Chien-Cheng Jung1,2, Pei-Chih Wu3, Chao-Heng Tseng4, Charles C.K. Chou2, Huey-Jen Su 1

Department of Environmental and Occupational Health, College of Medicine, National Cheng Kung University, Tainan 70403, Taiwan
Research Center for Environmental Changes, Academia Sinica, Taipei 11529, Taiwan
Department of Occupational Safety and Health, Chang Jung Christian University, Tainan 71101, Taiwan
Institute of Environmental Engineering and Management, National Taipei University of Technology, Taipei 10608, Taiwan

Received: January 4, 2018
Revised: April 26, 2018
Accepted: May 8, 2018
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Cite this article:
Jung, C.C., Wu, P.C., Tseng, C.H., Chou, C.C. and Su, H.J. (2018). Contribution of Indoor- and Outdoor-Generated Fine and Coarse Particles to Indoor Air in Taiwanese Hospitals. Aerosol Air Qual. Res. 18: 3234-3242.


  • Contribution of indoor/outdoor-generated particles to indoor air are evaluated.
  • There is lower infiltration factor values in hospitals with central air conditioning.
  • Outdoor air is a major contributor of particles to indoor air.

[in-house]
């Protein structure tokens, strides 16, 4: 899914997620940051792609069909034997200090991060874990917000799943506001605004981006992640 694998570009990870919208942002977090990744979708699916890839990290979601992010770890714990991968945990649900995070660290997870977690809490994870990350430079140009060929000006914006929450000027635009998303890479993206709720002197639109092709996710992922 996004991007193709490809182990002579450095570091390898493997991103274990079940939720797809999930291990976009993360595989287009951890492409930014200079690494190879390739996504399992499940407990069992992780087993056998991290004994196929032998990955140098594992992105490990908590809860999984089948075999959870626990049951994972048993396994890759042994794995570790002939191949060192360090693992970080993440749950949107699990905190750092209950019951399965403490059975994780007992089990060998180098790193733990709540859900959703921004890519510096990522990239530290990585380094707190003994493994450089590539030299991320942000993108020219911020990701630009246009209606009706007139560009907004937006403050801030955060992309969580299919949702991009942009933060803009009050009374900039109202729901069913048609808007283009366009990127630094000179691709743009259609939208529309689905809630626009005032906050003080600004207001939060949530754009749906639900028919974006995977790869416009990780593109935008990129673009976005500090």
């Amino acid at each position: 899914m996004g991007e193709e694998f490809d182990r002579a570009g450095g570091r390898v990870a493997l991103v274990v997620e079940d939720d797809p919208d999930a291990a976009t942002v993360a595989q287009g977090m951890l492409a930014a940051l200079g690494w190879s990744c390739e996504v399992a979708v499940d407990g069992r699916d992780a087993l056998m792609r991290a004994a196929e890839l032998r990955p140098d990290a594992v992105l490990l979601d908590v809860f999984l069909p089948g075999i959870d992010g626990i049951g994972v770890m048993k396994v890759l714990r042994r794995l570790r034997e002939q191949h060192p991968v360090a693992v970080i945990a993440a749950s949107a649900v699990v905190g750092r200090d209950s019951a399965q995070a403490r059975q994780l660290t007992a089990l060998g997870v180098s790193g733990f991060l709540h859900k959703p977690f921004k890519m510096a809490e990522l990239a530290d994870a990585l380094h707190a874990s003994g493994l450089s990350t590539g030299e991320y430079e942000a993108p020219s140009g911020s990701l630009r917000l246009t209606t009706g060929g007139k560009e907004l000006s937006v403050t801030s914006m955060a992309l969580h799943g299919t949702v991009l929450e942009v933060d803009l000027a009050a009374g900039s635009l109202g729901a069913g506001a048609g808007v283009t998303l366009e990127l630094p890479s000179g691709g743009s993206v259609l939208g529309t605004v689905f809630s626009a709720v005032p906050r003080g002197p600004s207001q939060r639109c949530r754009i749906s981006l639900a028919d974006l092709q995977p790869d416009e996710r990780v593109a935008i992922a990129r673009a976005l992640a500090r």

• There is higher contribution of indoor-generated particles during working hours.
  • Ambient pollution sources and air conditioning characteristics are affecting factors.


This study quantified the contributions of both indoor- and outdoor-generated particles to the air inside hospitals and examined whether air conditioning type, working area, working hours, and ambient pollution affect these contributions. Indoor and outdoor fine and coarse particles were measured at 33 hospitals, and the building characteristics were recorded. The infiltration factor (Finf) was calculated, and the contributions of both indoor and outdoor particles to indoor air were assessed. Additionally, their influencing factors on the indoor air were evaluated. The Finf values of fine and coarse particles were higher in hospitals with window and signal split type air conditioning than in hospitals with other types of air conditioning. No significant differences in the Finf values between working areas were observed. Outdoor-generated fine and coarse particles were major contributors to the indoor air, regardless of air conditioning type and working area. Higher contributions from indoor-generated fine and coarse particles to the indoor air were recorded in clinic waiting areas and lobbies during working hours than nonworking hours. Ambient air pollutant emissions and air conditioning characteristics influenced the contributions of indoor- and outdoor-generated particles to indoor air according to a regression model. In summary, the contribution of outdoor-generated particles to indoor air must be reduced to improve occupants’ health in hospitals.

Keywords: Indoor air; Infiltration factor; Particle; Hospital.


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